Since death is inevitable and unstoppable, aging redefines our perspective towards religion. People who believe in the afterlife constantly worry about their religiosity within this lifetime. They worry about their past, present, and future deeds, as well as the sins they have committed in their past. Transforming into an ardent believer gives people the impetus to cleanse themselves of their wrongdoings. The acceptance of this inevitability allows older people to live the rest of their lives in grace and positivity.
Greater Faith With Educational Empowerment
As per a study conducted by sociologist Philip Schwadel of the University of Nebraska - Lincoln, it has been deduced that people become more spiritual when they gain greater educational empowerment. In such a scenario, people tend to develop a deeper understanding of what spirituality means to them. They perceive it to be a higher power, which need not specifically refer to God per se. According to the study, educated people are more likely to read the Bible and other holy scriptures, and are more likely to have a rather cosmopolitan approach to faith. They strongly believe that you do not have to be religious to be spiritual. Educated people often question traditional aspects of faith and approve of a more flexible approach for expressing their beliefs.
Greater Social Inequality Leads to Greater Religiosity
People who have inadequate incomes and have to undergo continuous strife to make ends meet are often the ones who seek the healing influence of prayer. They pray with the hope that they too will be redeemed of this suffering and given their due for their hard work. Study shows that people are less religious in countries where all the social and economic aspirations of the people are met. While in countries where there are severe demarcations between the rich and the poor, the level of religiosity hikes up, among the comparatively poorer section of the society.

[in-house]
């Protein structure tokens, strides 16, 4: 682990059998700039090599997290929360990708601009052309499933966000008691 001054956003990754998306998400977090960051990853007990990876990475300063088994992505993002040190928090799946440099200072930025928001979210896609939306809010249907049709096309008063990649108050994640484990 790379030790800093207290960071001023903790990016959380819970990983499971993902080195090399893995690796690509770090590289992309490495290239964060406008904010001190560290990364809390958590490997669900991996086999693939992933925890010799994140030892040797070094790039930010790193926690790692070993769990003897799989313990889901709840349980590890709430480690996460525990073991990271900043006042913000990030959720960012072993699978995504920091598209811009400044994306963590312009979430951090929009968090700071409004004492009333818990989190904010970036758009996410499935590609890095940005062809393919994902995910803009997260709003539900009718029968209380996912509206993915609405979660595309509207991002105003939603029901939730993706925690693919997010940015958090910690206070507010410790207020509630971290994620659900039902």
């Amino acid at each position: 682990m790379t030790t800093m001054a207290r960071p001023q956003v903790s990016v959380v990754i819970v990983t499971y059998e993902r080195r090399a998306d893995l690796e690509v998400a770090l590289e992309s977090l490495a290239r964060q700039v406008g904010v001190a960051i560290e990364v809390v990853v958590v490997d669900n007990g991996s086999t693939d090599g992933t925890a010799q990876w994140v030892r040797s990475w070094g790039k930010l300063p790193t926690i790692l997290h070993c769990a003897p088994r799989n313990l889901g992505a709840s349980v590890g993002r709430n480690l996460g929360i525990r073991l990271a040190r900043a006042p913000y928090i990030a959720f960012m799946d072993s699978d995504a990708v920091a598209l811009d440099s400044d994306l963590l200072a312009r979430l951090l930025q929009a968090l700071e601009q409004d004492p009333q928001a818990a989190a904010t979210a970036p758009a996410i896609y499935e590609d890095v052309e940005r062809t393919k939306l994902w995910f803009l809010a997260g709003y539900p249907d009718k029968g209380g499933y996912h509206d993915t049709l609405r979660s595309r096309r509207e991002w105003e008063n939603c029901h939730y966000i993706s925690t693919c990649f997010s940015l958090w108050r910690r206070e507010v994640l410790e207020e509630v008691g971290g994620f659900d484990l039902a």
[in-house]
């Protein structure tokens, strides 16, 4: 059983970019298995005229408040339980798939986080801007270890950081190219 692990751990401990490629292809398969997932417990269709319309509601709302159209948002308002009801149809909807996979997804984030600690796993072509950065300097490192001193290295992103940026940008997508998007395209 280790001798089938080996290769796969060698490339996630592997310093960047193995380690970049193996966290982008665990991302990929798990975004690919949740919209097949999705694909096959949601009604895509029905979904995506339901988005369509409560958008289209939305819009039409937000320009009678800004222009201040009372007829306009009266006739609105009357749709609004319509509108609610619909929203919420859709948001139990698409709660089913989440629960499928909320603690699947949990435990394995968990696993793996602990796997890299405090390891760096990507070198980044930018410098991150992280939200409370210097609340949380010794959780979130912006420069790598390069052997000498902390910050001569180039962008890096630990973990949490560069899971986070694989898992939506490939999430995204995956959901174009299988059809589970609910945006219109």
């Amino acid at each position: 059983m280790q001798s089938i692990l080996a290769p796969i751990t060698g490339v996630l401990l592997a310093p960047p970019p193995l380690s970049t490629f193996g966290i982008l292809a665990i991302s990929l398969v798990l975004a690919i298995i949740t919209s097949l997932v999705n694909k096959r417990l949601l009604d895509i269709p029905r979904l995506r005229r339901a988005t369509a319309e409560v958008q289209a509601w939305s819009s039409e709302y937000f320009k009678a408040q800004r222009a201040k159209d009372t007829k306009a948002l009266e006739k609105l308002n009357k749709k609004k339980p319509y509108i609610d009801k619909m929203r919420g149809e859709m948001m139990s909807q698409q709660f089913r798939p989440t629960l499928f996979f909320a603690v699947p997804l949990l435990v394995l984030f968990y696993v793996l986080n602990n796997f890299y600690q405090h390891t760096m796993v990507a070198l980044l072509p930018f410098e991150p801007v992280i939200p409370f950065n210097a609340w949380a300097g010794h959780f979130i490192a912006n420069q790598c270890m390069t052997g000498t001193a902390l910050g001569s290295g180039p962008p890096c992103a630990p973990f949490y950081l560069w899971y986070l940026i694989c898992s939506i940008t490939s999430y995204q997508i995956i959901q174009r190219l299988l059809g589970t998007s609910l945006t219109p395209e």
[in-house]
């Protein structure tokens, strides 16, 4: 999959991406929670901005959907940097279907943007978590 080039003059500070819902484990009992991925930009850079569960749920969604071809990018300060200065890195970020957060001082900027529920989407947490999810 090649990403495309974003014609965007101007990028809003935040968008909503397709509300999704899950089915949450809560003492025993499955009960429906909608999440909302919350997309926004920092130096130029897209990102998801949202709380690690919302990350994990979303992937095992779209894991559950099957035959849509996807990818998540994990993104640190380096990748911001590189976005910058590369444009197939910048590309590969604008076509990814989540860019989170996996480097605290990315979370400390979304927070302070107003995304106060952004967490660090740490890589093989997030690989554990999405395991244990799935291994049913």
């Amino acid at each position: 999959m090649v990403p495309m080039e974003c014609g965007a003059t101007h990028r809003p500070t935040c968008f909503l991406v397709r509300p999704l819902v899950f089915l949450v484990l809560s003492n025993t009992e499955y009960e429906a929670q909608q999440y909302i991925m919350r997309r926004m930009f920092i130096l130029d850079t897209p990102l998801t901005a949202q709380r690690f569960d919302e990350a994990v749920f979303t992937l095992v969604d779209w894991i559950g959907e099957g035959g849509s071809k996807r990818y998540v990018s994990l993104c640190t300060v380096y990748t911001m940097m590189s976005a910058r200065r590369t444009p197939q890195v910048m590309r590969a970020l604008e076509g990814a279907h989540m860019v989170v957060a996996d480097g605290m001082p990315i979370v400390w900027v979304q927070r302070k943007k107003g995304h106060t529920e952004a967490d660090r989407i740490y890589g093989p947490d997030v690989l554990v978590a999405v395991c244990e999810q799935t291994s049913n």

Therefore, when the economic security and expectations of the people are balanced and satiated, the level of faith declines. The reason for this phenomenon is because they do not feel the need to pray to a higher power when everything needed for existence is within their ambit of control. Countries that suffer from escalating rates of unemployment, hunger, political turmoil, war, terrorism, debt, and corruption, also see a distinct rise in the number of believers among their citizens.
Greater Social Standing and Community Contribution
With age, the aspirations of an individual undergoes a transformation. They become more mature and thus have more realistic expectations from life. Older people are more community conscious and are more likely to do good deeds that will contribute towards the benefit of society as a whole. They are more likely to participate in political activities that will bring development. They also have personal goals which harbor the desire to be respected by their immediate social setting. Older people are more likely to join prayer groups and participate in social and community service, which will encourage their younger counterparts to participate and inculcate the spirit of social service.
There is another theory to this assumption, which states that people become more conservative and religious as and when there is rapid development and progress in ideologies. However, many may altogether disagree with this statement. Faith as a whole is a matter of personal choice, and cannot and must not be enforced upon others. This may perhaps be another reason why the younger generation has very few takers to religiosity, and prefer being more agnostic and spiritual in their outlook.